MS & PHD STUDENTS

José Muñoz-Rodríguez, PhD

Degree: 
PhD
Program: 
Pharmacology and Toxicology
Track: 
Pharmacology and Toxicology
Dissertation Title: 
Postpartum Breast Cancer in Hispanic Women: Epigenetics and microRNAs

Alumnus
Year Graduated: 2015
Career Type: Industry
Research Scientist, Ventana Medical

Education
B.S. Molecular and Cellular Biology (2001) University of Arizona, Tucson, Arizona
Research Interests while a UA student:
The major goal of the proposed research is to study breast cancer in the Hispanic population. Specifically, I will use formalin-fixed paraffin embedded (FFPE) breast tumor samples from Hispanic women to study the role of epigenetic modifications in breast cancer. I will identify associations between epigenetics and epidemiological markers in breast tumor samples. These studies will help identify major differences in breast cancer affecting Hispanic women and thus identify novel therapeutic approaches. The scope of the research will enable collaborations with Bernard W. Futscher, Ph.D. for the epigenetic regulation studies and Maria Elena Martinez, Ph.D. for the epidemiological studies. The research will require isolating nucleotides (DNA and RNA) from the FFPE tissues and performing microarray expression arrays as well as Real Time Reverse Transcriptase PCR to validate the gene expression profile. I will be conducting analysis of the methylation and acetylation states of these FFPE tissues. The studies may range from utilizing microarrays focusing on methylation of promoter regions to sequencing regions of the genome to assess their methylation status. As a Research Technician for Dr. Futscher, I acquired expertise in isolating nucleotides, performing Real-Time RT PCR for gene expression validation and the microarray technology. I prepared spotted arrays and worked to identify and validate the genes contained within the microarray slides. I enhanced my microarray technology capabilities by working as a Research Specialist in the Genomics Shared Service where I conducted microarrays on RNA and DNA samples for numerous labs across the University of Arizona. I learned how to use microarrays designed by scientific companies and how to troubleshoot in cases of inconclusive results. The experiences within those two labs and what I have learned throughout graduate school will allow me to complete the proposed research.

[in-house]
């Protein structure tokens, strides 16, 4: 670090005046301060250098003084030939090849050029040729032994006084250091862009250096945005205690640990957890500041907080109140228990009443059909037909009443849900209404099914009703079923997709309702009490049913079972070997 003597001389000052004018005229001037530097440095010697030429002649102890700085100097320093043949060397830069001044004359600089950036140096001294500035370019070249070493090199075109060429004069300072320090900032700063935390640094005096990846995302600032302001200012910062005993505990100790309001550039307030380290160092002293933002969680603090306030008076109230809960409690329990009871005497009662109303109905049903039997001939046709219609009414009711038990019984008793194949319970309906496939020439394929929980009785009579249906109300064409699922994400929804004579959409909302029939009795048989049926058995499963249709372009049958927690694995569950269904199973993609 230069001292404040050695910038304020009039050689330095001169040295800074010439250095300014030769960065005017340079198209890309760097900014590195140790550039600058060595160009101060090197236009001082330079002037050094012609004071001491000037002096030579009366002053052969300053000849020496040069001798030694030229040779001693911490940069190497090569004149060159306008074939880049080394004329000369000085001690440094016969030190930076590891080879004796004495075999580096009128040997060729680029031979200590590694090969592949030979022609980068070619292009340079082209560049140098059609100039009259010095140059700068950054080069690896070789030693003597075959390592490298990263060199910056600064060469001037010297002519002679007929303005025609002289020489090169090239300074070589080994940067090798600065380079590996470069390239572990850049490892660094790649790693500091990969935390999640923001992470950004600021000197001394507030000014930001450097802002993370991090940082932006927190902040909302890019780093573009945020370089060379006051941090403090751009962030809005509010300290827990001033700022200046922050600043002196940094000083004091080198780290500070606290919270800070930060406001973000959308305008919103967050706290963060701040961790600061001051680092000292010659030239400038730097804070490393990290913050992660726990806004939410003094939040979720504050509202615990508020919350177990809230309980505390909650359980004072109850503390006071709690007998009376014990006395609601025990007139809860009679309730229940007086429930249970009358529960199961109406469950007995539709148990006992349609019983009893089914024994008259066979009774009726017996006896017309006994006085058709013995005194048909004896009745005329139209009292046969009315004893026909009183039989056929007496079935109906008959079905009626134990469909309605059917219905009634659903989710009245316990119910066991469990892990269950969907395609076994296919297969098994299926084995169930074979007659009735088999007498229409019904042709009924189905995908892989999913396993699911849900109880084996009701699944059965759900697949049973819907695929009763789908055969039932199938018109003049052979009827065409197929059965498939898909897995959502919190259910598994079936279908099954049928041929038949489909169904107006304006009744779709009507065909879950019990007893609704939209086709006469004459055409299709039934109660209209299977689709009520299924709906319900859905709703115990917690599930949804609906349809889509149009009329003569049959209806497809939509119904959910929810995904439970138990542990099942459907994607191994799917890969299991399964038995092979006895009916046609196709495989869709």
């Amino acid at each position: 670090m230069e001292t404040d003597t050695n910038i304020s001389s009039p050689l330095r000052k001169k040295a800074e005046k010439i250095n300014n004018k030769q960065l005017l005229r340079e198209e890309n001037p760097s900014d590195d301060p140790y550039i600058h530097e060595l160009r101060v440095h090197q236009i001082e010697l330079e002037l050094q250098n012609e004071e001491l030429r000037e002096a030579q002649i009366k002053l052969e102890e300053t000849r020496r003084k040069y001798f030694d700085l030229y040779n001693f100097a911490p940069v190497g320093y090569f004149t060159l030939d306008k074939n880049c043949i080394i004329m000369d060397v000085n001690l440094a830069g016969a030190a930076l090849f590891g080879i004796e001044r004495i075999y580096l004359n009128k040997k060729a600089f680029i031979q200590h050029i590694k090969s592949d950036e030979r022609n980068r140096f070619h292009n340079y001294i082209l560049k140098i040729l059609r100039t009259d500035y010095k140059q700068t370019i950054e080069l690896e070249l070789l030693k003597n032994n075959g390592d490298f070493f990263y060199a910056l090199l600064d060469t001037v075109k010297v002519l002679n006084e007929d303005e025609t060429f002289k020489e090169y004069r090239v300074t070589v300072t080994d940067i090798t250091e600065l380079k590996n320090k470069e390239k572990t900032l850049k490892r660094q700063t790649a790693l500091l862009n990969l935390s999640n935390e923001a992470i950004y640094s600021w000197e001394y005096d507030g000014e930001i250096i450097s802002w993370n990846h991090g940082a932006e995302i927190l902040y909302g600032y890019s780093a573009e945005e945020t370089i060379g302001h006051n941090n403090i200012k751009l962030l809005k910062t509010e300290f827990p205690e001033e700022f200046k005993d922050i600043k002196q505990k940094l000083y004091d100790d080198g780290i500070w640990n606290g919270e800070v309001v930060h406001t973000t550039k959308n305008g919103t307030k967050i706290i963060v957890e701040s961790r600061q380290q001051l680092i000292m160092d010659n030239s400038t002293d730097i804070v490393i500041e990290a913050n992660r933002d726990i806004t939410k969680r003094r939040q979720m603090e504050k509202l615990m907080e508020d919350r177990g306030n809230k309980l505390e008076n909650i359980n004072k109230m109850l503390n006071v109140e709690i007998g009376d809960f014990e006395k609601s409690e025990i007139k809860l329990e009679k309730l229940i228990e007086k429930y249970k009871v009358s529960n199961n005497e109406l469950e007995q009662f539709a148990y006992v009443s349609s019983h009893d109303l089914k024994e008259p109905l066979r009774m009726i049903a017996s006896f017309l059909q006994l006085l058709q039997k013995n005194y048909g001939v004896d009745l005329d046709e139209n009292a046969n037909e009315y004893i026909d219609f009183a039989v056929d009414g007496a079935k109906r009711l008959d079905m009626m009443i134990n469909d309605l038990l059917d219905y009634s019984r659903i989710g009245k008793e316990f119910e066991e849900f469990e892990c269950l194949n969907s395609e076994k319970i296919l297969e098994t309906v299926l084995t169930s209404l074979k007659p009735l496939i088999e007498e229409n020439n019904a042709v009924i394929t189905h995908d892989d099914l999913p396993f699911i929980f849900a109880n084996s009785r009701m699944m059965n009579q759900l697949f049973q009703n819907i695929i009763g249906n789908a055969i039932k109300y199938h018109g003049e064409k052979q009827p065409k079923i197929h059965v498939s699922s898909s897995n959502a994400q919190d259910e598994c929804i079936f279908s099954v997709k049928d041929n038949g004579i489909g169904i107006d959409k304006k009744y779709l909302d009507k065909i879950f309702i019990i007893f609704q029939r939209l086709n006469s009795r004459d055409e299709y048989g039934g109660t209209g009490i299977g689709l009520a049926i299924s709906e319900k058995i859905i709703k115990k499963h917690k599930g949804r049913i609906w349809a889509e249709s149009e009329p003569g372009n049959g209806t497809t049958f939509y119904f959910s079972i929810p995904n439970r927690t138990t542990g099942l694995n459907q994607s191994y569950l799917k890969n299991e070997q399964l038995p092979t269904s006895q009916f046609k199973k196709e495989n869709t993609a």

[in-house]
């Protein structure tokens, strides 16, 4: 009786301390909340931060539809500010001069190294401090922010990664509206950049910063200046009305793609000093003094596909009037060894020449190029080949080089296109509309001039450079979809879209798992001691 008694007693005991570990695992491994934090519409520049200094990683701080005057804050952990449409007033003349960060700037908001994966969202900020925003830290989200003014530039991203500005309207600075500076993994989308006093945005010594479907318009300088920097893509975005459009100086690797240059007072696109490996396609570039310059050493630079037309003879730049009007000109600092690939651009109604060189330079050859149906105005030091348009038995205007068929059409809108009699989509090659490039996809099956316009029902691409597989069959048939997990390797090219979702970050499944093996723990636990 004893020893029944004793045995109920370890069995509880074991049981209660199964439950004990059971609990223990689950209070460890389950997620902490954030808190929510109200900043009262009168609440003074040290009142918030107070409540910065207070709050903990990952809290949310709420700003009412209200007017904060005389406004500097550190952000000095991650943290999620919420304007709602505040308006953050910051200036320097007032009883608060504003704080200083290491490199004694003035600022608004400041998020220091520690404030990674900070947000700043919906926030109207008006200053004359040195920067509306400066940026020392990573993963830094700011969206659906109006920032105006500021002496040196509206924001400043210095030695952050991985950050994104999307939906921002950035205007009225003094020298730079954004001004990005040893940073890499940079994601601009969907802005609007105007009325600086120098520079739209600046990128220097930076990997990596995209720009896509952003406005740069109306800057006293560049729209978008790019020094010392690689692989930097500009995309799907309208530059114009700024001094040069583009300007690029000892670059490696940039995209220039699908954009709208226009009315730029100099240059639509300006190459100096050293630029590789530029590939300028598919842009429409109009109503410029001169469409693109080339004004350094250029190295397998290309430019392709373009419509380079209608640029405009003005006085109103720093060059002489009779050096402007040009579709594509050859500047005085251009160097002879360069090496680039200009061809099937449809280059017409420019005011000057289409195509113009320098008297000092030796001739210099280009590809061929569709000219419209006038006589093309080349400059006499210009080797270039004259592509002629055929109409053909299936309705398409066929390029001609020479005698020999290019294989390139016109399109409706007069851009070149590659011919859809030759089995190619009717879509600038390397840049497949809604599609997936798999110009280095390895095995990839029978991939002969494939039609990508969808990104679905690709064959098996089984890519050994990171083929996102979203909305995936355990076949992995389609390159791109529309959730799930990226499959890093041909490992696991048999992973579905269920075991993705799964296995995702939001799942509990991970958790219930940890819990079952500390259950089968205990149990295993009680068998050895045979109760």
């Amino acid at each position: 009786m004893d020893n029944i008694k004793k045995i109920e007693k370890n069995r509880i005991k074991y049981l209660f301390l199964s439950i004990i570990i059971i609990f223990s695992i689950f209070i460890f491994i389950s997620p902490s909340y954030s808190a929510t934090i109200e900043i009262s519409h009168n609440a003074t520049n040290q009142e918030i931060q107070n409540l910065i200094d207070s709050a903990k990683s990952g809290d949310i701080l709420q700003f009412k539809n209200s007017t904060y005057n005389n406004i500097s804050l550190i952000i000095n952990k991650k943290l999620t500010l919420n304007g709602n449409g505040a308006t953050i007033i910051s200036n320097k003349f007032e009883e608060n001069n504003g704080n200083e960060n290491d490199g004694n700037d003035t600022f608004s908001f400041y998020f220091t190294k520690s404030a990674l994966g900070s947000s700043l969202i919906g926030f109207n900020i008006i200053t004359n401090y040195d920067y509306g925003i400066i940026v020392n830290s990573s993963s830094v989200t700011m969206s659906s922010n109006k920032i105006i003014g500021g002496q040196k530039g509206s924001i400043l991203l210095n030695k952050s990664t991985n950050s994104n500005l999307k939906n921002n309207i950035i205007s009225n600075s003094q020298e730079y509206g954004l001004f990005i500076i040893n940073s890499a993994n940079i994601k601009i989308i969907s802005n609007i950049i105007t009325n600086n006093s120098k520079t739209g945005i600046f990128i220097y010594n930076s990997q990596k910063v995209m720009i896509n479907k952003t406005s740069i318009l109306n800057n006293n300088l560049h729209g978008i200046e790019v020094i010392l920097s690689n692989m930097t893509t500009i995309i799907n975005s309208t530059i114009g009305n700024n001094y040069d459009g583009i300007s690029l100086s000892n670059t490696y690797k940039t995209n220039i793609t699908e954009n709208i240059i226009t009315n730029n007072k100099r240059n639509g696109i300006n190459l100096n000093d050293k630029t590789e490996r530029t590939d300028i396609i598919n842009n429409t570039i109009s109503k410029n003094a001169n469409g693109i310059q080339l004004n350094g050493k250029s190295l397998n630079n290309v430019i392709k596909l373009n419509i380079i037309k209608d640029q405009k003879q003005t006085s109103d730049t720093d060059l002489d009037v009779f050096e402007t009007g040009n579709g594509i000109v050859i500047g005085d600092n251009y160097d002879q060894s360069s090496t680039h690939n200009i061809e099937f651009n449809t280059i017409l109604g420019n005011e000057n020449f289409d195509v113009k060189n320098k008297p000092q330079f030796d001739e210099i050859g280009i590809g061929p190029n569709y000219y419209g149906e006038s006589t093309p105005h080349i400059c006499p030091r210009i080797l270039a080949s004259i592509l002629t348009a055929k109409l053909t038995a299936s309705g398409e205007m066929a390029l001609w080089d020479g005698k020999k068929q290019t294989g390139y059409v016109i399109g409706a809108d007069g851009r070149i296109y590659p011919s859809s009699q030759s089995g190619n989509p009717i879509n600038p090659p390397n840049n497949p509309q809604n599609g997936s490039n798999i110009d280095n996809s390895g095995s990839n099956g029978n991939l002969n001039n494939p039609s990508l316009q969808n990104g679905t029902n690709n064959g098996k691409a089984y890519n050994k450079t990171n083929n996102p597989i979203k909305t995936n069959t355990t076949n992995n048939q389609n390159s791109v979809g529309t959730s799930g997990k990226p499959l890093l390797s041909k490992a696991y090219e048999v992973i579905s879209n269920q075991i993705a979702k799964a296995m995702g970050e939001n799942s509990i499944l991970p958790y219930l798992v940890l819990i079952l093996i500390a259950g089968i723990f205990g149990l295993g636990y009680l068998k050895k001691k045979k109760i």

Honors & Achievements
1. Initiative to Maximize Student Diversity Fellowship, 2010.
2. Graduate Education at Mountain States Alliance, 2010-15.
3. Research Supplements to Promote Diversity in Health-Related Research Program, 2011-14.
4. AACR Minority Scholar in Cancer Research Award, 2012.
5. Third Place Award for Doctoral Research Poster Presentation, 2012.
6. Honorable Mention Award for Doctoral Research Poster Presentation, 2013.
7.
AACR Scholar-in-Training Award sponsored by Susan G. Komen, 2014.
8. Graduate Track Awards: Outstanding Research, 2014-15.
9. UA SRP Training Core Fellowship, 2014-15.

Publications
1. Munoz-Rodriguez JL, Vrba L, Futscher BW, Hu C, Komenaka IK, Meza-Montenegro MM, Gutierrez-Millan LE, Daneri-Navarro A, Thompson PA, Martinez ME. (2015) Differentially Expressed MicroRNAs in Postpartum Breast Cancer in Hispanic Women. PLoS ONE, 10(4):e0124340.
2. Vrba L, Munoz- Rodriguez, JL, Stampfer, MR, Futscher, BW. (2013) miRNA Gene Promoters are Frequent Targets of Abberant DNA Methylation in Human Breast Cancer. PLoS ONE, 8(1):e54398.
3. Novak P, Stampfer MR, Munoz-Rodriguez JL, Garbe JC, Ehrich M, Futscher BW, Jensen TJ. (2012) Cell-Type Specific DNA Methylation Patterns Define Human Breast Cellular Identity. PLoS ONE, 7(12):e52299.
4. Qiao S, Lamore SD, Cabello CM, Lesson JL, Munoz-Rodriguez JL, Wondrak GT. (2012) Thiostrepton is an inducer of oxidative and proteotoxic stress that impairs viability of human melanoma cells but not primary melanocytes. Biochem Pharmacol, 83(9): 1229-40.

 

Originally posted: August 29, 2014
Last updated: February 2, 2017
Want to update? Contact Webmaster
Share This